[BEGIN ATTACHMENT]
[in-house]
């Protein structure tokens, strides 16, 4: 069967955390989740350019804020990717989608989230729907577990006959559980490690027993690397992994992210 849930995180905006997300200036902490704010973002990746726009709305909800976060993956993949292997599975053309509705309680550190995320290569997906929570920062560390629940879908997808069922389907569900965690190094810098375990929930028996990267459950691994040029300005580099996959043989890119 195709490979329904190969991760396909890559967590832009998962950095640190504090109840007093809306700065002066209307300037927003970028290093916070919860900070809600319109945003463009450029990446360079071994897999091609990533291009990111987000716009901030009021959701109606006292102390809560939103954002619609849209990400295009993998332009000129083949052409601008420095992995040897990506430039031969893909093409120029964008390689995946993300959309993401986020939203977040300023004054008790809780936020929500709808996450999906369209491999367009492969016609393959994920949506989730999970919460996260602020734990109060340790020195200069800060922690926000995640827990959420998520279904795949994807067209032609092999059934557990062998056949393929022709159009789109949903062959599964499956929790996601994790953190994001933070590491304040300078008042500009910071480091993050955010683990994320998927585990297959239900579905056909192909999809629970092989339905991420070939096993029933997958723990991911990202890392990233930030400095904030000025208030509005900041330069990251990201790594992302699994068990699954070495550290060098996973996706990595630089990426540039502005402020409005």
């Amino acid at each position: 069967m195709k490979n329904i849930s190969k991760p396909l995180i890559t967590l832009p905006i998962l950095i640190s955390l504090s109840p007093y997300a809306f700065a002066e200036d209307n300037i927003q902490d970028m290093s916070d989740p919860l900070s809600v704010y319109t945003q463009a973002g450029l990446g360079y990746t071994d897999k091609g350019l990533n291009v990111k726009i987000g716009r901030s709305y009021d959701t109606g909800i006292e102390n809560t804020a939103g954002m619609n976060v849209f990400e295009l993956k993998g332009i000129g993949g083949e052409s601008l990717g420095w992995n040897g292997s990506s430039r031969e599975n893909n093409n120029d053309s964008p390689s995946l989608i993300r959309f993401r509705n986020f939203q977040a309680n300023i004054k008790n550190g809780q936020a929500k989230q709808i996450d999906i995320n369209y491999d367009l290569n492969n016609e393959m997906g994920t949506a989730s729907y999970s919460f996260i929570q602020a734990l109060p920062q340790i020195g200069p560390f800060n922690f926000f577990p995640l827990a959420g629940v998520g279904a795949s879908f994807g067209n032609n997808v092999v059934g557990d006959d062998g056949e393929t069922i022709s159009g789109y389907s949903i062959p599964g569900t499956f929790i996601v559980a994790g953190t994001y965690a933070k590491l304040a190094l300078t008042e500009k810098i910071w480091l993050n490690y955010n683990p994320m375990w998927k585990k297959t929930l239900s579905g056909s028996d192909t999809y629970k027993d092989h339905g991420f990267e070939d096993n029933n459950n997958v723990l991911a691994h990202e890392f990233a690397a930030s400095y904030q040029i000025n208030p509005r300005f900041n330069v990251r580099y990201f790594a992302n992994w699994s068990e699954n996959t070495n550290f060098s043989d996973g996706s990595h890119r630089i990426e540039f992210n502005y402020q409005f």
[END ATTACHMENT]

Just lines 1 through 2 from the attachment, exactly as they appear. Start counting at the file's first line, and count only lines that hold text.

[in-house]
């Protein structure tokens, strides 16, 4: 069967955390989740350019804020990717989608989230729907577990006959559980490690027993690397992994992210 849930995180905006997300200036902490704010973002990746726009709305909800976060993956993949292997599975053309509705309680550190995320290569997906929570920062560390629940879908997808069922389907569900965690190094810098375990929930028996990267459950691994040029300005580099996959043989890119 195709490979329904190969991760396909890559967590832009998962950095640190504090109840007093809306700065002066209307300037927003970028290093916070919860900070809600319109945003463009450029990446360079071994897999091609990533291009990111987000716009901030009021959701109606006292102390809560939103954002619609849209990400295009993998332009000129083949052409601008420095992995040897990506430039031969893909093409120029964008390689995946993300959309993401986020939203977040300023004054008790809780936020929500709808996450999906369209491999367009492969016609393959994920949506989730999970919460996260602020734990109060340790020195200069800060922690926000995640827990959420998520279904795949994807067209032609092999059934557990062998056949393929022709159009789109949903062959599964499956929790996601994790953190994001933070590491304040300078008042500009910071480091993050955010683990994320998927585990297959239900579905056909192909999809629970092989339905991420070939096993029933997958723990991911990202890392990233930030400095904030000025208030509005900041330069990251990201790594992302699994068990699954070495550290060098996973996706990595630089990426540039502005402020409005």